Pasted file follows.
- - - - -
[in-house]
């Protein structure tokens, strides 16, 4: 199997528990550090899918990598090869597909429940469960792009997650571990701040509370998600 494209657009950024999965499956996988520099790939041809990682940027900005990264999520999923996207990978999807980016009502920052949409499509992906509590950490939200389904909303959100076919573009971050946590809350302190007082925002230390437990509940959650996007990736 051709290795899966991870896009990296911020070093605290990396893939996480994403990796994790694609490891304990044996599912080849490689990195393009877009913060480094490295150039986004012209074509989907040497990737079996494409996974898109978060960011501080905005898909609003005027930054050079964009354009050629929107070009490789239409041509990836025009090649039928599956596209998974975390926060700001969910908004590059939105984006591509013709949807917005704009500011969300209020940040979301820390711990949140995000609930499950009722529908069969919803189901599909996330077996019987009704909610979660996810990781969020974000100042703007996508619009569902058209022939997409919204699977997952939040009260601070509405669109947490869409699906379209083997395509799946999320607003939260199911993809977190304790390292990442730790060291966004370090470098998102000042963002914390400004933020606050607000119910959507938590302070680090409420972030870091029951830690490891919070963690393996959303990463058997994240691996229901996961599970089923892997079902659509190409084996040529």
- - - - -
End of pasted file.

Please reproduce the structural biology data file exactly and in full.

[in-house]
């Protein structure tokens, strides 16, 4: 199997528990550090899918990598090869597909429940469960792009997650571990701040509370998600 494209657009950024999965499956996988520099790939041809990682940027900005990264999520999923996207990978999807980016009502920052949409499509992906509590950490939200389904909303959100076919573009971050946590809350302190007082925002230390437990509940959650996007990736 051709290795899966991870896009990296911020070093605290990396893939996480994403990796994790694609490891304990044996599912080849490689990195393009877009913060480094490295150039986004012209074509989907040497990737079996494409996974898109978060960011501080905005898909609003005027930054050079964009354009050629929107070009490789239409041509990836025009090649039928599956596209998974975390926060700001969910908004590059939105984006591509013709949807917005704009500011969300209020940040979301820390711990949140995000609930499950009722529908069969919803189901599909996330077996019987009704909610979660996810990781969020974000100042703007996508619009569902058209022939997409919204699977997952939040009260601070509405669109947490869409699906379209083997395509799946999320607003939260199911993809977190304790390292990442730790060291966004370090470098998102000042963002914390400004933020606050607000119910959507938590302070680090409420972030870091029951830690490891919070963690393996959303990463058997994240691996229901996961599970089923892997079902659509190409084996040529």